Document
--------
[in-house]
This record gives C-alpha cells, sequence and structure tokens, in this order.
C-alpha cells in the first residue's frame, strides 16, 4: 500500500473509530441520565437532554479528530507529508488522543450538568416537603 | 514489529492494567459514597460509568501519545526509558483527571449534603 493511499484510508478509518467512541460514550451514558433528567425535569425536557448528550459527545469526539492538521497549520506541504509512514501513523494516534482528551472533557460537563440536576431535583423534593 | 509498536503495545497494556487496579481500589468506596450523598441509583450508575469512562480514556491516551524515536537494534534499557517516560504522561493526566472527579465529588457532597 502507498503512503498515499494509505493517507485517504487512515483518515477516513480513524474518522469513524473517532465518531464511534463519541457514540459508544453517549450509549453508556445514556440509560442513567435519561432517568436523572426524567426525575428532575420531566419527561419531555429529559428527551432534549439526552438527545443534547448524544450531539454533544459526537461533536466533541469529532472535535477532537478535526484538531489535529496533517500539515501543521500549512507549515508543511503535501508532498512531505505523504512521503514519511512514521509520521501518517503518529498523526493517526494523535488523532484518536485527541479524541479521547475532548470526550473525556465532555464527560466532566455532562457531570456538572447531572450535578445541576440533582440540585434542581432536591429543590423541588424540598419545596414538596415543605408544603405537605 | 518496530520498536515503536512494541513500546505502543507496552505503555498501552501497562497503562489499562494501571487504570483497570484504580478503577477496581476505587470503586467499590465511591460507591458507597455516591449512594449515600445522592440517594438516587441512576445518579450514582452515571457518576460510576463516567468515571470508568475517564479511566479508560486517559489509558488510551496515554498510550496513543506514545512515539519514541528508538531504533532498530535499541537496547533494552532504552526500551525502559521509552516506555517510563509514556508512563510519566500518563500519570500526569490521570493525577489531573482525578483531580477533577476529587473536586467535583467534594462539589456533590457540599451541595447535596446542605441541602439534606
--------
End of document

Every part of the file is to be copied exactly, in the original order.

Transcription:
[in-house]
This record gives C-alpha cells, sequence and structure tokens, in this order.
C-alpha cells in the first residue's frame, strides 16, 4: 500500500473509530441520565437532554479528530507529508488522543450538568416537603 | 514489529492494567459514597460509568501519545526509558483527571449534603 493511499484510508478509518467512541460514550451514558433528567425535569425536557448528550459527545469526539492538521497549520506541504509512514501513523494516534482528551472533557460537563440536576431535583423534593 | 509498536503495545497494556487496579481500589468506596450523598441509583450508575469512562480514556491516551524515536537494534534499557517516560504522561493526566472527579465529588457532597 502507498503512503498515499494509505493517507485517504487512515483518515477516513480513524474518522469513524473517532465518531464511534463519541457514540459508544453517549450509549453508556445514556440509560442513567435519561432517568436523572426524567426525575428532575420531566419527561419531555429529559428527551432534549439526552438527545443534547448524544450531539454533544459526537461533536466533541469529532472535535477532537478535526484538531489535529496533517500539515501543521500549512507549515508543511503535501508532498512531505505523504512521503514519511512514521509520521501518517503518529498523526493517526494523535488523532484518536485527541479524541479521547475532548470526550473525556465532555464527560466532566455532562457531570456538572447531572450535578445541576440533582440540585434542581432536591429543590423541588424540598419545596414538596415543605408544603405537605 | 518496530520498536515503536512494541513500546505502543507496552505503555498501552501497562497503562489499562494501571487504570483497570484504580478503577477496581476505587470503586467499590465511591460507591458507597455516591449512594449515600445522592440517594438516587441512576445518579450514582452515571457518576460510576463516567468515571470508568475517564479511566479508560486517559489509558488510551496515554498510550496513543506514545512515539519514541528508538531504533532498530535499541537496547533494552532504552526500551525502559521509552516506555517510563509514556508512563510519566500518563500519570500526569490521570493525577489531573482525578483531580477533577476529587473536586467535583467534594462539589456533590457540599451541595447535596446542605441541602439534606